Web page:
Leighton and Collins make vegan, seafood and meat paella, using nutritious barley instead of white rice. For ratatouille, traditionally made by sautéing eggplant, zucchini, peppers and onions in oil and cooking them with tomatoes, they roast a sliced onion briefly without oil and then bake it with the other sliced vegetables in tomato sauce, adding roasted red peppers, black olives and a little olive oil for extra flavor.
“Cooking should be an opportunity to create something unique and delicious and to relax,” write Leighton and Collins. “Look for a way to make each meal just a bit special... a new spice... or a fruit or vegetable not normally eaten... Each time you prepare a meal, look for something exceptional that will add to the fun.”
The writer is the author of Healthy Cooking for the Jewish Home.
This colorful version of paella is from The Kardea Gourmet.
1 cup well-rinsed pearl barley
2 Tbsp. extra virgin olive oil
1 small onion, chopped small
1⁄2 fresh red pepper, thinly sliced into rings
1⁄2 tsp. turmeric
1⁄2 tsp. saffron
2 cups water
1 tsp. smoked paprika
1⁄2 cup roasted pepper, cut into wide strips (fresh roasted or jarred)
1 cup peas, fresh or frozen
1 cup cooked chickpeas (optional)
1⁄2 cup white wine
1 cup artichoke hearts, cooked, frozen or canned, quartered (see Note)
1 Tbsp. capers 1⁄4 cup chopped green olives Salt and freshly ground pepper to taste
1⁄2 cup fresh chopped parsley
Rinse barley until water is no longer cloudy and runs clear. Set aside to drain.
Heat an ovenproof pan over medium heat. Add olive oil, chopped onion and red pepper rings. Saute for a few minutes. Remove pepper rings.
Add rinsed barley to the pan and saute for 5 minutes, stirring regularly and making sure that barley does not burn or stick to bottom of pan. Add turmeric and saffron, and then 2 cups water to the hot barley. Stir until the yellow color of the spice is dispersed through the pan.
Cover, lower heat, and cook for 25 minutes. While the barley is cooking on the stovetop, preheat oven to 175ºC.
Blend smoked paprika with chopped roasted peppers, peas and chickpeas (if desired); add white wine and then blend into the barley. Layer red pepper rings, artichoke quarters, capers and chopped olives on top of barley. Cover and bake in oven for 20 to 30 minutes. Season to taste with salt and pepper. Lightly stir in about half the parsley. Serve sprinkled with remaining parsley.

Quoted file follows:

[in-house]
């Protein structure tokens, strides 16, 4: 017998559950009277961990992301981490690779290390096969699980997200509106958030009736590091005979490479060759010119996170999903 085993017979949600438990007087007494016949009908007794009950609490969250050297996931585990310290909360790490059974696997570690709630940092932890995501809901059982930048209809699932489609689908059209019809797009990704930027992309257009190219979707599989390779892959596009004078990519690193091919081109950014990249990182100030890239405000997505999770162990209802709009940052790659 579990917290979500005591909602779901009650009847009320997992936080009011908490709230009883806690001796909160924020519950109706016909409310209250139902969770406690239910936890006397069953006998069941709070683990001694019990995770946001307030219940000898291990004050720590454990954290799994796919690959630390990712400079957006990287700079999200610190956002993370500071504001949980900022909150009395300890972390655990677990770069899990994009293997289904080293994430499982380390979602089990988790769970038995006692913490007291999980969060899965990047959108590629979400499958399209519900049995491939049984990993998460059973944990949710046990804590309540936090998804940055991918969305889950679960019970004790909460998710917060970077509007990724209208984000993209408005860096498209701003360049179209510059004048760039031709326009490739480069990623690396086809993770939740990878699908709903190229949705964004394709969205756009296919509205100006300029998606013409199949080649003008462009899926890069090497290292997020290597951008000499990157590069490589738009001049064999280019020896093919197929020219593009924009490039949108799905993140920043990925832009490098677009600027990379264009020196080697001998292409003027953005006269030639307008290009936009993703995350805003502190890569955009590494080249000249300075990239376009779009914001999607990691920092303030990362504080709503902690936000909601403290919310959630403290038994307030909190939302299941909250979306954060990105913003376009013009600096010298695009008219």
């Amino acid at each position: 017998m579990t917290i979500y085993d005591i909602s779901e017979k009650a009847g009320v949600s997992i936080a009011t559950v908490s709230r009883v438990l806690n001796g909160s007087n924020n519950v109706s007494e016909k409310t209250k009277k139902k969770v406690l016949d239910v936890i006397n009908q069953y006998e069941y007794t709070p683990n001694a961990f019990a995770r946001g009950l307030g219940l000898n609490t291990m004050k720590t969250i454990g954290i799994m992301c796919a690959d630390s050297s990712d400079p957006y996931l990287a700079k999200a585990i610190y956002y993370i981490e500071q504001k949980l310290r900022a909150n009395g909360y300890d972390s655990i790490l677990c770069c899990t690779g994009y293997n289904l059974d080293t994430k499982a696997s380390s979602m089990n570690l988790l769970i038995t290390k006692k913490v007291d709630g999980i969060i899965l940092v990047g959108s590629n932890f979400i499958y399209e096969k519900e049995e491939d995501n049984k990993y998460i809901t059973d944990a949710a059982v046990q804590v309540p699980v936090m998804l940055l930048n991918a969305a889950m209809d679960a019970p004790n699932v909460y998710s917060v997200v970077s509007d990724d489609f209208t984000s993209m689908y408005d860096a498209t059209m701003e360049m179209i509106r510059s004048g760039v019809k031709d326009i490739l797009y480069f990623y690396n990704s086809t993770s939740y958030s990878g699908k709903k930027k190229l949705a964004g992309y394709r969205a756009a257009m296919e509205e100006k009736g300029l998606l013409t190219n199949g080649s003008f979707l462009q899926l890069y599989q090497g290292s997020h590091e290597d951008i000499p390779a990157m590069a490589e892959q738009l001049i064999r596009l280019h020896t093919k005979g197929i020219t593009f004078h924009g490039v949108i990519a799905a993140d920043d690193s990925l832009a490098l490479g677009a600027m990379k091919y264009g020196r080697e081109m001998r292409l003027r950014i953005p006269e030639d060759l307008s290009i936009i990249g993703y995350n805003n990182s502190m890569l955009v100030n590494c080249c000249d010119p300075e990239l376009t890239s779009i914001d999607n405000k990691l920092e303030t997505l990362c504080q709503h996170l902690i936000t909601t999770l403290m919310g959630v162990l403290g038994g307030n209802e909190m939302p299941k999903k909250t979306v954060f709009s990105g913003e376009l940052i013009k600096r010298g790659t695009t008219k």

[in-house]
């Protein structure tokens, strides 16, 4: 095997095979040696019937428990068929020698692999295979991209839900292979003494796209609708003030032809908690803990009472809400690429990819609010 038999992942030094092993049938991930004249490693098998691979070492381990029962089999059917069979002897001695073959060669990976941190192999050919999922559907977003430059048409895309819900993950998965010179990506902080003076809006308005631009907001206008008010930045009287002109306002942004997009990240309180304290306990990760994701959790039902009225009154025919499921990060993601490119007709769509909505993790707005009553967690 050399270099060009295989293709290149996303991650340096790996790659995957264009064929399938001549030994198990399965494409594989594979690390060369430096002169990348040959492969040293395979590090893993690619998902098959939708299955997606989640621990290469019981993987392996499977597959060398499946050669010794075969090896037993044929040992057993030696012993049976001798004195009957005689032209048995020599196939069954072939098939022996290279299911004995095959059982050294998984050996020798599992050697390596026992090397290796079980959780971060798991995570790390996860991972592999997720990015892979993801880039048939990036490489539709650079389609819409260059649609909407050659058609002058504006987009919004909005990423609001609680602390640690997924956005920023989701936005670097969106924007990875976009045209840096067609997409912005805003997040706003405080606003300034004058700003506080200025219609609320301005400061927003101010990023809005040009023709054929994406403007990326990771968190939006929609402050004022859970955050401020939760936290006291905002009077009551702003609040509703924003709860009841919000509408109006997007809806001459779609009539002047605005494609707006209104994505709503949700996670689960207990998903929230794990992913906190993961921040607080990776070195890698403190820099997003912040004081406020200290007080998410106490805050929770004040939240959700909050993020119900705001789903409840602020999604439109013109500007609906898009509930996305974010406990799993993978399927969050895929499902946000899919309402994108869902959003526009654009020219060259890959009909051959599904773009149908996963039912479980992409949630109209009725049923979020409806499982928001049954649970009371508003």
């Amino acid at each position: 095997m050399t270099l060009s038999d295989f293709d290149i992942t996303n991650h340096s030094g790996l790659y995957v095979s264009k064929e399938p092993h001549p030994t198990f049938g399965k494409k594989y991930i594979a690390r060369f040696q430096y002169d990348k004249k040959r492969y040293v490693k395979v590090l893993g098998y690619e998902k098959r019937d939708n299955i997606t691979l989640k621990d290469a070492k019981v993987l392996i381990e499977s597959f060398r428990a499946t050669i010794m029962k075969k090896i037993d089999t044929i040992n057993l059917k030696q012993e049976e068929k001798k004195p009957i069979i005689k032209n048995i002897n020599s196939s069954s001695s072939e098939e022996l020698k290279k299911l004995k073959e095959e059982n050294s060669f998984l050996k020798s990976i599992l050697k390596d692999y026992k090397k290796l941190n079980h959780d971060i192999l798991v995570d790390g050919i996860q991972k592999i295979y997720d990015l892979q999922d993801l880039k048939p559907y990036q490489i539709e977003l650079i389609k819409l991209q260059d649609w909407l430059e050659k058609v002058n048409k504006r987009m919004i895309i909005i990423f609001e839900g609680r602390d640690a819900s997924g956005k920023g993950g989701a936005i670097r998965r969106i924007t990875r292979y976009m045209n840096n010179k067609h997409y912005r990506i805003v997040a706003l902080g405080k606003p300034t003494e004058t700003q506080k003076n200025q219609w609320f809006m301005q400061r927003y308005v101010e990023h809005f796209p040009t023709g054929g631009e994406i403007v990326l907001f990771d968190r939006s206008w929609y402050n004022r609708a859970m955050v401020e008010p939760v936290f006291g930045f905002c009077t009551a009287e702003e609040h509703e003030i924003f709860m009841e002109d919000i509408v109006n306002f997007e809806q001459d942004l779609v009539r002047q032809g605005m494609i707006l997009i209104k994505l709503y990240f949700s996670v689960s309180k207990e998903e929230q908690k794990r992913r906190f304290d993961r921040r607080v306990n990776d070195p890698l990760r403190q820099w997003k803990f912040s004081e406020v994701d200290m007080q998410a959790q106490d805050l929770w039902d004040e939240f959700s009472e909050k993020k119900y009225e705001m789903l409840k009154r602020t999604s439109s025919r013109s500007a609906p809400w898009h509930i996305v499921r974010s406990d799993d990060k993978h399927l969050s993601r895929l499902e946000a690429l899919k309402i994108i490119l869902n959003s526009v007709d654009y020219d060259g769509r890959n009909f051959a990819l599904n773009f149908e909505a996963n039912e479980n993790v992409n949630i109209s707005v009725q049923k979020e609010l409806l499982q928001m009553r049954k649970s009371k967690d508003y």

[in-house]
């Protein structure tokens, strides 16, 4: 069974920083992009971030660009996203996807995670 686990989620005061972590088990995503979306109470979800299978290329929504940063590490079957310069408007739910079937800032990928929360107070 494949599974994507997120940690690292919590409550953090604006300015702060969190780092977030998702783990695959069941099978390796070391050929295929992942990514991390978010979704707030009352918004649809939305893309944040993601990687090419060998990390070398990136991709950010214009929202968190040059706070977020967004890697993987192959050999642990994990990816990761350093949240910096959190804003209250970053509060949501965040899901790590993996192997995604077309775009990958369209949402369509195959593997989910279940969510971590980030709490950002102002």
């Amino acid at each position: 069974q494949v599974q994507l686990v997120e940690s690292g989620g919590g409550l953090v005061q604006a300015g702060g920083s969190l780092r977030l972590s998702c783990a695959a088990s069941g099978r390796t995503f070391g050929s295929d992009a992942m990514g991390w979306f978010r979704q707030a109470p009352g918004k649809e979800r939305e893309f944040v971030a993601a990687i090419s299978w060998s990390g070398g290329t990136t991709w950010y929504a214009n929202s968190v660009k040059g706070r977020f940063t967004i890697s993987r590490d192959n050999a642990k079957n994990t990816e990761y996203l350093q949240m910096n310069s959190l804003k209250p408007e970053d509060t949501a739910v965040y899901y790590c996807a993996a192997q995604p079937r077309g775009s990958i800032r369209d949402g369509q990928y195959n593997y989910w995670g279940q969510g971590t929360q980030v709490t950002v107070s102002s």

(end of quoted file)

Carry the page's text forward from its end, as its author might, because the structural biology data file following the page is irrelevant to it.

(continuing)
Note: You can trim artichokes to obtain hearts or simply cook whole artichokes; save the leaves for dipping and use the tender hearts in this recipe. Whole artichoke cooking time varies from 30 to 50 minutes, depending on their size.
Makes 4 servings
Providing a hint of acidity may be the most popular way to give zip to zucchini, whether it comes from fresh lemon juice, good quality vinegar or tomatoes. For this light, refreshing salad, cooked by a method similar to water sautéing, the squash and mushrooms cook briefly in a garlic dressing accented with Middle Eastern spices, which gives them a golden hue. Serve the crisp-tender vegetables cool as a salad or warm with brown rice and a vegetable burger.
225 gr. zucchini or pale green summer squash (kishuim)
225 gr. yellow zucchini or additional green zucchini
225 gr. mushrooms, quartered
3 garlic cloves, minced
2 Tbsp. extra virgin olive oil
1⁄4 cup water Salt and freshly ground pepper
3⁄4 tsp. ground cumin
1⁄2 tsp. ground ginger
1⁄4 tsp. turmeric (optional)
1⁄2 tsp. paprika
1⁄4 tsp. cayenne pepper, or to taste
1 Tbsp. strained fresh lemon juice
1 to 2 Tbsp. chopped cilantro (fresh coriander) or parsley
Quarter zucchini lengthwise, then cut in 2-cm. slices crosswise to make cubes. Cut yellow zucchini in cubes of similar size.
Put squash cubes and mushrooms in a sauté pan with garlic, oil and water. Sprinkle with salt and pepper. Bring to a boil. Cook uncovered over medium-high heat, stirring often, for 5 minutes or until squash pieces are crisp-tender and most of liquid evaporates. Add cumin, ginger, turmeric, paprika and cayenne pepper and stir over low heat for 30 seconds. Off heat, add lemon juice and half of cilantro. Taste and adjust seasoning. Serve warm or cool, sprinkled with remaining cilantro.
Makes 4 servings